Tag Archives: Snickers

Momma Told Me Life is a Box of Chocolates

In interviewing my mother about her relationship with chocolate, I initially came into the interview expecting to hear a lot about chocolate playing a major role in her past romantic relationships during times like Valentine’s Day and anniversaries. I didn’t expect chocolate to have played such an important role in the many ways it did in my mother’s life. It was amazing to me how versatile chocolate was as a food item, and even then, how versatile it was in terms of the many different purposes it could serve from day to day for different people. It really gave me a much more personal and relatable example of how the impact of chocolate on the lives of many goes beyond being enjoyed as a snack. The numerous sentimental attachments my mother had to chocolate were surprising.

 When I asked my mom about her first encounters with chocolate, she recollected a story her mother told her about the day she was born. My grandmother was a military wife raising my mother and my uncle at home while my grandfather was overseas. The day she gave birth to my mother, my grandfather had a friend of his deliver a box of chocolates to the labor room to show his love and support for her. When my mom told me this, I was shocked at the way chocolate was being used. It kind of made sense to me because he sent them partially to express his love for my grandmother, but it wasn’t the same type of love, at least to me, as Valentine’s Day. Before hearing this, I had the impression that chocolate and love were only connected through expressions of romanticlove that is shown to appreciate the connection between two individuals. The love being expressed in this situation was more of the love one would get from having a child and feeling a special sense of family and love for a spouse througha child. For that reason, it was unique to me that chocolate was used in that situation. Nonetheless, I thought it was a successful attempt to use chocolate as a gesture of love because my mom said it gave her older brother and my grandmother a strong sense of comfort at the time.

Apparently this trend continued as my mother grew up, as her father would send the family gifts from overseas that often times included some quantity of chocolate. It seemed to me, though, that these gifts of chocolate meant something slightly different than the one given on the day of my mother’s birth. According to my mother, my grandfather would send packages with papers that bore information about the area he was in at the time, food typical of that particular area (with some chocolate always added in for fun), and a cool souvenir. My mom told me that the chocolate they received here was not so much a comfort item. Of course the arrival of the packages certainly made my mother and her family feel comfortable to know that my grandfather was still alive, but that wasn’t the overall point of them. These gift boxes seemed to be more about exposure to the foreign cultures and traditions throughout the world, and not so much about expressing love. For one, the chocolate was an incentive for my mom and my uncle to open the boxes that came, but each time, the chocolate was from different regions of the world and each had a slightly different taste. I thought this was very interesting because the chocolate my grandfather was sending served more as a souvenir than a comfort item. Chocolate in this sense not only comes with an attachment of emotion, but a capsule of information and experiences in a place that you’ve never been. This proved to me how chocolate could be used for the spread of culture and not just to express some form of love.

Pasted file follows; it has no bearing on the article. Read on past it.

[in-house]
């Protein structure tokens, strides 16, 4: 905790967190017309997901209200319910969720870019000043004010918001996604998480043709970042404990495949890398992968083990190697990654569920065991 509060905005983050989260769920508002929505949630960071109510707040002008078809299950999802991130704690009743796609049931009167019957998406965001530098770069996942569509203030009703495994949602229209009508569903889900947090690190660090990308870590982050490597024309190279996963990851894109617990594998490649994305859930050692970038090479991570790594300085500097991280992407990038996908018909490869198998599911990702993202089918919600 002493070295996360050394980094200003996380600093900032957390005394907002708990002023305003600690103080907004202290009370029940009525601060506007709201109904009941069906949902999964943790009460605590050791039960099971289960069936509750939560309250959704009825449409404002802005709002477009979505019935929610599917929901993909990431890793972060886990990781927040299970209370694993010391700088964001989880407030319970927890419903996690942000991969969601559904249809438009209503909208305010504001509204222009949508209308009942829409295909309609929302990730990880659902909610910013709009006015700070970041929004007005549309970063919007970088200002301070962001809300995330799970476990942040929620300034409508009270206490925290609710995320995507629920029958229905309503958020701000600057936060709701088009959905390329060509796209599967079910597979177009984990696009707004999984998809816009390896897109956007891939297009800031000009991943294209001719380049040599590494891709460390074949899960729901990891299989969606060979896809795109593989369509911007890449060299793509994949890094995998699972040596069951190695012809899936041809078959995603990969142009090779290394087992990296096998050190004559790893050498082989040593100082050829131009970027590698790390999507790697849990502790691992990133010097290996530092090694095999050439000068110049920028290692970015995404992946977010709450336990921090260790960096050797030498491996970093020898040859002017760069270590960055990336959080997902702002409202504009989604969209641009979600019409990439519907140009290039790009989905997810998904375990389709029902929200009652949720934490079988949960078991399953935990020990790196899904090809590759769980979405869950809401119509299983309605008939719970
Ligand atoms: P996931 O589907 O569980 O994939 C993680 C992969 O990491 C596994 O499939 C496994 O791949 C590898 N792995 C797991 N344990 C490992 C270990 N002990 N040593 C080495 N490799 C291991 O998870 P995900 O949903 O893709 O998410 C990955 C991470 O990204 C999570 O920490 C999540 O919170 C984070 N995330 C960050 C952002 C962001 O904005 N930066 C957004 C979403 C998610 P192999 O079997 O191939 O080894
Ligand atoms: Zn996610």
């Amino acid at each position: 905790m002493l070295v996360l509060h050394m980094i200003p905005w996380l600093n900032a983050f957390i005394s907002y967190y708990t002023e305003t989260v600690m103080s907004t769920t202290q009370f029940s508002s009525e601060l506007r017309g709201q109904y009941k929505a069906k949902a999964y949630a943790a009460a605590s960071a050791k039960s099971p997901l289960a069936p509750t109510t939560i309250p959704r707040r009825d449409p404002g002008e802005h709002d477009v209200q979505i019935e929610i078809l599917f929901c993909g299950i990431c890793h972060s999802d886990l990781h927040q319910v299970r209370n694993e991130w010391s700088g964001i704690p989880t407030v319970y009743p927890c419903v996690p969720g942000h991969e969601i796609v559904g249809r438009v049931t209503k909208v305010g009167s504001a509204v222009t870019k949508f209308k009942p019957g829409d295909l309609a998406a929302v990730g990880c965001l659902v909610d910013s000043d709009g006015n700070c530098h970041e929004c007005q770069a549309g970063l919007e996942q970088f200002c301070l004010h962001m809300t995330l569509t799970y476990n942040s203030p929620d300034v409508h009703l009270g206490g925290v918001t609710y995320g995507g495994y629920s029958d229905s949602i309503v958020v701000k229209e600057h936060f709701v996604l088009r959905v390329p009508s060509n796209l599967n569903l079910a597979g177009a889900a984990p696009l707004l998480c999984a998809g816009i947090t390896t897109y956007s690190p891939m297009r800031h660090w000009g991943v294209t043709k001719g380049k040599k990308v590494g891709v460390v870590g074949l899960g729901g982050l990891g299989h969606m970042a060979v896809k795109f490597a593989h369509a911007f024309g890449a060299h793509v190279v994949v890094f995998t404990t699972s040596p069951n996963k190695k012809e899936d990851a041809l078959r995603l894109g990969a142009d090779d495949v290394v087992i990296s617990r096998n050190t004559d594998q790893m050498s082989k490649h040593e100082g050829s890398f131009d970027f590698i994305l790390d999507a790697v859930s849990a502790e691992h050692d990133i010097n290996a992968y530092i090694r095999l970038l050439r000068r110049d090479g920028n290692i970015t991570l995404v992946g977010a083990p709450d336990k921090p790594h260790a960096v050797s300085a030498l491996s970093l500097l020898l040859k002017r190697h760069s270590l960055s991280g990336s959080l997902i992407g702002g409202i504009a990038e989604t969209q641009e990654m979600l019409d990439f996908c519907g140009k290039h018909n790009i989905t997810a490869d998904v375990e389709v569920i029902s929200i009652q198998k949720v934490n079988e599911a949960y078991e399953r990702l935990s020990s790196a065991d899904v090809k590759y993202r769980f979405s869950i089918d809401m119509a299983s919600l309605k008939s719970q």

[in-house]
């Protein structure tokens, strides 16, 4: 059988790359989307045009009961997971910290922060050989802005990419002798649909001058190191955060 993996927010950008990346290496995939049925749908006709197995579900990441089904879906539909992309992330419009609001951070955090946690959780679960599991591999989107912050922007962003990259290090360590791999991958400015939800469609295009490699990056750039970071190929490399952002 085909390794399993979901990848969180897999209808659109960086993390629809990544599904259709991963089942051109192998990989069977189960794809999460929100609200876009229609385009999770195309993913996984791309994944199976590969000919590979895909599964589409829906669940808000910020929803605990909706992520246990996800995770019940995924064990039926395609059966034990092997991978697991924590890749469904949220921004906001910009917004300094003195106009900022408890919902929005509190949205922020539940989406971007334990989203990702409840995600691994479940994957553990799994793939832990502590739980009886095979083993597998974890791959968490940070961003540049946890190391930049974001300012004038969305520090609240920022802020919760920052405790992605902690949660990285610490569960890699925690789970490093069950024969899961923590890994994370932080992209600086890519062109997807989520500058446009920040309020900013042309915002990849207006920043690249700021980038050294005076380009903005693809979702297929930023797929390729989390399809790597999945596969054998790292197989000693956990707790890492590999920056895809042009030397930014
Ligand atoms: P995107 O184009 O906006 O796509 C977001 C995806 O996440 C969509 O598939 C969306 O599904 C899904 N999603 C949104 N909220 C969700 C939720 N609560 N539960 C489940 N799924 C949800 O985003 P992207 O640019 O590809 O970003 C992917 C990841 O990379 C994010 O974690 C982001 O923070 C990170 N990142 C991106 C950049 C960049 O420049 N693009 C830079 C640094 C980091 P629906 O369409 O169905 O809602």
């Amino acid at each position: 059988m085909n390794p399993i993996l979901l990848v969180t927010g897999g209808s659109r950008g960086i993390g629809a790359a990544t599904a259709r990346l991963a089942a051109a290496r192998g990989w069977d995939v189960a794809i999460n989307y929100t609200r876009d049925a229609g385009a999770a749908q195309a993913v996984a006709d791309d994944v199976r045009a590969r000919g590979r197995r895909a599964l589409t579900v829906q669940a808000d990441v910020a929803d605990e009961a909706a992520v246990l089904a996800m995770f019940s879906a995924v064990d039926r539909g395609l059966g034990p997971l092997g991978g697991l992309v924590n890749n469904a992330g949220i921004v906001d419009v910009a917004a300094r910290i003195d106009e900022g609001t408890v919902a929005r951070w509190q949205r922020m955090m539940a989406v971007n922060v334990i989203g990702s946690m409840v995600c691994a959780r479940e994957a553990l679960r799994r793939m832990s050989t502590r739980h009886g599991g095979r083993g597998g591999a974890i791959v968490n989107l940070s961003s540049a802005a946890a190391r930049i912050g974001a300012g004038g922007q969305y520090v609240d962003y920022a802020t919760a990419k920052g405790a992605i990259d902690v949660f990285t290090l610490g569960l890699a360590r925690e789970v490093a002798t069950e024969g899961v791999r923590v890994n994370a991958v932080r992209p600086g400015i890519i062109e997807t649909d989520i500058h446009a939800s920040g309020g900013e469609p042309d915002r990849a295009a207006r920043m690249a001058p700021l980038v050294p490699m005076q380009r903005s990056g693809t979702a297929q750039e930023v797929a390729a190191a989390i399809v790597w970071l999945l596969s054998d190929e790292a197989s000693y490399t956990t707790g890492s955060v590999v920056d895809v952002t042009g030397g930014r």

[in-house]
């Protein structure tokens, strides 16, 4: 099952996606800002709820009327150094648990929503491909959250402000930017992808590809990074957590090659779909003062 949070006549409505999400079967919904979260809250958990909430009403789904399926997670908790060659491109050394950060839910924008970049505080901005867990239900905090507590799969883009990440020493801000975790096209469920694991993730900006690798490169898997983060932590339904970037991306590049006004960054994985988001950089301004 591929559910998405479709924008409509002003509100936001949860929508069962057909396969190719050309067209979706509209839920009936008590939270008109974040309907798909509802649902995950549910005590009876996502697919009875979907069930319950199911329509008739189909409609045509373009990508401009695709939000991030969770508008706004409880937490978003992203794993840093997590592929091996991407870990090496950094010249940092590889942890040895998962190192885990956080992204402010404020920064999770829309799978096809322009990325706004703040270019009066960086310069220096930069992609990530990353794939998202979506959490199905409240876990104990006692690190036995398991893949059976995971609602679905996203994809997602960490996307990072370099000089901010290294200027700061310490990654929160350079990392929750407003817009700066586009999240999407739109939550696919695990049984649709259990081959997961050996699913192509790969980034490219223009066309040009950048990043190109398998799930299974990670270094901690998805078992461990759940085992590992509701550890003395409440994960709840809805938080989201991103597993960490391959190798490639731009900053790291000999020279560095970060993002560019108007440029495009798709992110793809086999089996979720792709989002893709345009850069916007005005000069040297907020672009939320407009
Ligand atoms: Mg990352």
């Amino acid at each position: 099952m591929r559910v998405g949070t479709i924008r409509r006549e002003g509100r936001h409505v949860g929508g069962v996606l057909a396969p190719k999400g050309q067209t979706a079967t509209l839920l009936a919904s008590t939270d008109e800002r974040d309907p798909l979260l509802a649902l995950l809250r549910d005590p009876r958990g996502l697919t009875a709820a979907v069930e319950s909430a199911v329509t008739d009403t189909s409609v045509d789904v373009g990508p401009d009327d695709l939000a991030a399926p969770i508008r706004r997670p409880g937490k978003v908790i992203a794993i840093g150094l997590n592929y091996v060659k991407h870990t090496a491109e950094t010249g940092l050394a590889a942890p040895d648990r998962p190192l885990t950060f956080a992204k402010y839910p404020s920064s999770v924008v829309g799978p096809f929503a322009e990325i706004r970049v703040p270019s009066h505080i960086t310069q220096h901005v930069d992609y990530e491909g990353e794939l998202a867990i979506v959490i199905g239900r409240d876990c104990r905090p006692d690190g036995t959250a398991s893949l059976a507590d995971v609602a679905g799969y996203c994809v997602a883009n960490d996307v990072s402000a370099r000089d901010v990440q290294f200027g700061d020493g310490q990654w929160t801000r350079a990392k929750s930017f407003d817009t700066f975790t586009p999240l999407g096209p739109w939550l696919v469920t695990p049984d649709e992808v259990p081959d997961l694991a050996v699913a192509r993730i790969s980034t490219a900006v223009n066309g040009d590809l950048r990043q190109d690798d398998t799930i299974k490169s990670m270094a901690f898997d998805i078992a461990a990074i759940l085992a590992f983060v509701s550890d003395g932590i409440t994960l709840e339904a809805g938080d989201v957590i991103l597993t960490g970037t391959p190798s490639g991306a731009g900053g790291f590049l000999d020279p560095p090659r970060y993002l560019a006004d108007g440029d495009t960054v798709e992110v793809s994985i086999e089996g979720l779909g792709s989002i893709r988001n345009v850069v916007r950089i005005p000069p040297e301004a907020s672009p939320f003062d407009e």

As the interview went on, we got into the role chocolate served for my mom when she was in college. Growing up on Fort Bragg, a military base in Fayetteville, North Carolina, my mother was exposed to the opportunity for economic mobility that the military offered young black people. She had seen first hand that while my grandfather may not have been able to be there all the time because he was constantly deployed, they at least knew each pay period that a check would be in the mail with a certain amount of money on it. The bills were always paid and there was never a question whether or not the money would come. In seeing this throughout her childhood, my mother got involved in Junior Reserve Officer Training Corps (JROTC) as early as she could. When it came time to come to college, she had gotten into all of her dream schools, but couldn’t afford to go to even her in-state schools, much less out of state. She went to college on Reserve Officer Training Corps (ROTC) scholarship, but all they paid for was her schooling. She was forced to work a job to pay for her room on campus, but unfortunately she had to make it work in terms of what to eat. According to my mom, in times of need in college, she would rely on a Pepsi and a Snickers Bar many days for meals. While this is definitely not an ideal circumstance, nor is it necessarily good for one’s health, it shows a different type of significance that chocolate has for people that isn’t so deeply entrenched in the meaning behind it. In this case, chocolate served as nothing more than a not so filling snack used to replace a meal due to hard times. It was humbling to hear an example of such a vital role that chocolate played in my mother’s life.

Image result for snickers bar